Charles Bronson 'danced and whistled The Great Escape theme before attacking prison officer,' court hears

Hatty Collier
In court: Charles Bronson (pictured here in 2001): NICK RAZZELL/REX/Shutterstock

Notorious prisoner Charles Bronson whistled the theme to The Great Escape film moments before launching himself at a prison governor, a court has heard.

Jurors at Leeds Crown Court were told on Monday how the 65-year-old had wanted to attack Mark Docherty for months, and blamed him for guests not being able to take pictures during his wedding.

Prosecutor Carl Fitch said Bronson, a serving prisoner at Frankland Prison in County Durham, had to be restrained by police officers during the attack in Wakefield Prison on January 25.

In his opening speech, Mr Fitch explained how the defendant, who is appearing in court under the name Charles Salvador, was meeting with Mr Docherty in order to discuss his "welfare and engagement" within the prison system.

Jurors were told how, moments before entering the meeting at around 2pm, Bronson had stood outside the adjudication room and started "dancing with his toes and began whistling the theme to The Great Escape".

Once the door to the room opened, the prisoner launched himself at the governor, using his arm to knock him off his chair before jumping on top of him, the prosecutor said.

The court heard how, once Mr Docherty was on the floor, Bronson shouted: "You can f*** with me but you can never f*** with my mother."

Mr Fitch added Bronson had said: "I will bite your f****** nose off and I will gouge your eyes out."

The prosecutor said that, once the prisoner had been restrained, he told officers he had wanted to attack the governor since November 2017 after he "disrespected his wife".

Jurors were told how Bronson had married the actress Paula Williamson during a ceremony at Wakefield Prison in November last year, with guests being told they were not allowed to bring in electronic devices or attempt to take pictures.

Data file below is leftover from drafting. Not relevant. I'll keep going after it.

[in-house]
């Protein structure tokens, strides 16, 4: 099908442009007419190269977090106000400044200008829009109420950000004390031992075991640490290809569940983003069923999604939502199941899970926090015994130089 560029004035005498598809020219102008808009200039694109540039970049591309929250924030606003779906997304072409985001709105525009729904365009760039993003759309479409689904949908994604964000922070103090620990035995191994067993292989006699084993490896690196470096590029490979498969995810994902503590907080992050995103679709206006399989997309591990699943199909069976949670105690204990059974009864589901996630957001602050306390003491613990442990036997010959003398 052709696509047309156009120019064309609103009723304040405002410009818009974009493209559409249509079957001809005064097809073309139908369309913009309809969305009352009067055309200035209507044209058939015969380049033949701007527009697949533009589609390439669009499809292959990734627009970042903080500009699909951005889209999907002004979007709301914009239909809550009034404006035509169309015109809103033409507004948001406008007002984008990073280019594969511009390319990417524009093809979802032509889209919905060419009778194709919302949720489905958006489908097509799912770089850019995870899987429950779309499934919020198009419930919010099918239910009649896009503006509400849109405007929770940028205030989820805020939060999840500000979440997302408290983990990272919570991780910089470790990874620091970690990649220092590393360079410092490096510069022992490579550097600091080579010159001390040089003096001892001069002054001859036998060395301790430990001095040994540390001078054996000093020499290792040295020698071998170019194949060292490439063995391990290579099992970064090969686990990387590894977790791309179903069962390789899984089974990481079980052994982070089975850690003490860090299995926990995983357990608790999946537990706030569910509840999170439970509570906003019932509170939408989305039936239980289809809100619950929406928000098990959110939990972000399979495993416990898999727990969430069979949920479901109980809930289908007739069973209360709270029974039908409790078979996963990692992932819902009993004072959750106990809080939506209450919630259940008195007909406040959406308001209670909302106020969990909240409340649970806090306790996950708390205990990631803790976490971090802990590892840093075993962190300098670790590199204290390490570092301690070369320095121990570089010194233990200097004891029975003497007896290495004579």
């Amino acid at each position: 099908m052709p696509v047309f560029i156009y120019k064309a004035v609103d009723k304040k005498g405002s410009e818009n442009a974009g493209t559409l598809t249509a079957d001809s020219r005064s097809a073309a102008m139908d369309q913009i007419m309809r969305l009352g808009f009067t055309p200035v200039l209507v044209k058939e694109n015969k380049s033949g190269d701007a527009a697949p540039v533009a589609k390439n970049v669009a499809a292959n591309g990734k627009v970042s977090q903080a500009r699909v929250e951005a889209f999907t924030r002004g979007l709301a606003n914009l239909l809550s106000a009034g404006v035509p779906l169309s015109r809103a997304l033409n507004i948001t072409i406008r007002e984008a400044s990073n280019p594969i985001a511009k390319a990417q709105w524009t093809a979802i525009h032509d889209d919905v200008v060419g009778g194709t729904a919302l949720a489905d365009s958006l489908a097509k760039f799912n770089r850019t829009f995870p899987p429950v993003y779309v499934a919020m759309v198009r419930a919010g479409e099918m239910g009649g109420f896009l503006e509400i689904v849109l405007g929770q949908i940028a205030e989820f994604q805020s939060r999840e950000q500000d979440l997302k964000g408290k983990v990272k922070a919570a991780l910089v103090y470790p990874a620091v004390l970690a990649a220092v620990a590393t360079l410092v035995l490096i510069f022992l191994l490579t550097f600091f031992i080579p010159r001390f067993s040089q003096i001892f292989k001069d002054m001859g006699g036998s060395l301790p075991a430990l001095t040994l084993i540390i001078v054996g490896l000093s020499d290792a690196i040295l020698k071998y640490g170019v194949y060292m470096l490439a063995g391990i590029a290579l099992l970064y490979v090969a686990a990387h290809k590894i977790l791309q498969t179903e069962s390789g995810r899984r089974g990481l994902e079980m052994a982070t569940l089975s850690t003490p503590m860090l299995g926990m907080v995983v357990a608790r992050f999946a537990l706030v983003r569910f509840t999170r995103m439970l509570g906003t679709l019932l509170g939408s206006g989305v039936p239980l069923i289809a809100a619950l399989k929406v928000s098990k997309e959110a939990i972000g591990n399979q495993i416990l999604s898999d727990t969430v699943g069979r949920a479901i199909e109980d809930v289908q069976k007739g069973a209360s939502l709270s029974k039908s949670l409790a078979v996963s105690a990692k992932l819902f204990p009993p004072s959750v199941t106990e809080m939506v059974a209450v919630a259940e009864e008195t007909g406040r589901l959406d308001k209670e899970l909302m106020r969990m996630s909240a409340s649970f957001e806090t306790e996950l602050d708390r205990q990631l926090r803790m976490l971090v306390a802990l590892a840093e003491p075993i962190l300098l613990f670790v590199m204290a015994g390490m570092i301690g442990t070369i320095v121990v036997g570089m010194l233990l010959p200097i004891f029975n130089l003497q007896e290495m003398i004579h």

But prison staff were allowed to take photos which were to be distributed to Bronson and his new wife, the court heard.

Mr Fitch said: "The prison would never allow these photographs to be taken outside the prison, as they feared that Ms Williamson would give them to the media if they did.

"The Crown says that it is for that reason, among others, that Mr Salvador had a grudge against Mr Docherty, who he held responsible for the withholding of these photographs."

Prior to hearing the prosecution opening, jurors were told how Bronson, who was wearing yellow and green prison attire and round sunglasses, had asked to be allowed wear a suit, but was not able to change into one.

The court session on Monday afternoon was briefly halted as members of the press were brought into the court room, at which point the prisoner said: "Shall we have a sing-song while we wait?"

Telling jurors of the defendant's intention to represent himself in the trial, Judge Tom Bayliss asked them to bear in mind and forgive his "blunt manner of speaking".

During the jury selection process, Bronson, who jurors were told has served over 40 years in jail, jokingly said "there's some decent prison officers", when asked if prison staff should be allowed to sit.

He denies attempting to cause grievous bodily harm with intent and the trial, which is expected to conclude later this week, continues.

Additional reporting by Press Association.

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